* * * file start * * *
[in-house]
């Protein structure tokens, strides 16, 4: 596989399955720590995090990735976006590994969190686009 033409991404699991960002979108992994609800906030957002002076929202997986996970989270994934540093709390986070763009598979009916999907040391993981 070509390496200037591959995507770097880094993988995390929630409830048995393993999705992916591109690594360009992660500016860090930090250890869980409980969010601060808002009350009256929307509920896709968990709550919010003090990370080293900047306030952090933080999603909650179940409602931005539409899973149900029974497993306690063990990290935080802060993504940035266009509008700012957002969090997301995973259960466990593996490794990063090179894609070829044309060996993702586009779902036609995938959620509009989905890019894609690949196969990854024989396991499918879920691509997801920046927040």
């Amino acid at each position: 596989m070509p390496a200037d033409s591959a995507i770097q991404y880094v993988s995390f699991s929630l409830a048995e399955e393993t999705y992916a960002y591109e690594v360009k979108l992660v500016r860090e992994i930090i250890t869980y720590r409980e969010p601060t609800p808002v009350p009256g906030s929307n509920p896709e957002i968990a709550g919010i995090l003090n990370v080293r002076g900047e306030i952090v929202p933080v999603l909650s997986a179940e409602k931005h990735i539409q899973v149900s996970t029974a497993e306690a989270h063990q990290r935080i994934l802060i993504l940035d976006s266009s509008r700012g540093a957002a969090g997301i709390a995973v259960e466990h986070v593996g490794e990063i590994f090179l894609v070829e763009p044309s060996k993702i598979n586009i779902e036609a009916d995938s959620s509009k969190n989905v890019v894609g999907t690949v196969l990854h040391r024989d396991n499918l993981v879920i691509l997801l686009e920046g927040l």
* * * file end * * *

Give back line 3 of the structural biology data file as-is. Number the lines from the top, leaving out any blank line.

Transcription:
């Amino acid at each position: 596989m070509p390496a200037d033409s591959a995507i770097q991404y880094v993988s995390f699991s929630l409830a048995e399955e393993t999705y992916a960002y591109e690594v360009k979108l992660v500016r860090e992994i930090i250890t869980y720590r409980e969010p601060t609800p808002v009350p009256g906030s929307n509920p896709e957002i968990a709550g919010i995090l003090n990370v080293r002076g900047e306030i952090v929202p933080v999603l909650s997986a179940e409602k931005h990735i539409q899973v149900s996970t029974a497993e306690a989270h063990q990290r935080i994934l802060i993504l940035d976006s266009s509008r700012g540093a957002a969090g997301i709390a995973v259960e466990h986070v593996g490794e990063i590994f090179l894609v070829e763009p044309s060996k993702i598979n586009i779902e036609a009916d995938s959620s509009k969190n989905v890019v894609g999907t690949v196969l990854h040391r024989d396991n499918l993981v879920i691509l997801l686009e920046g927040l």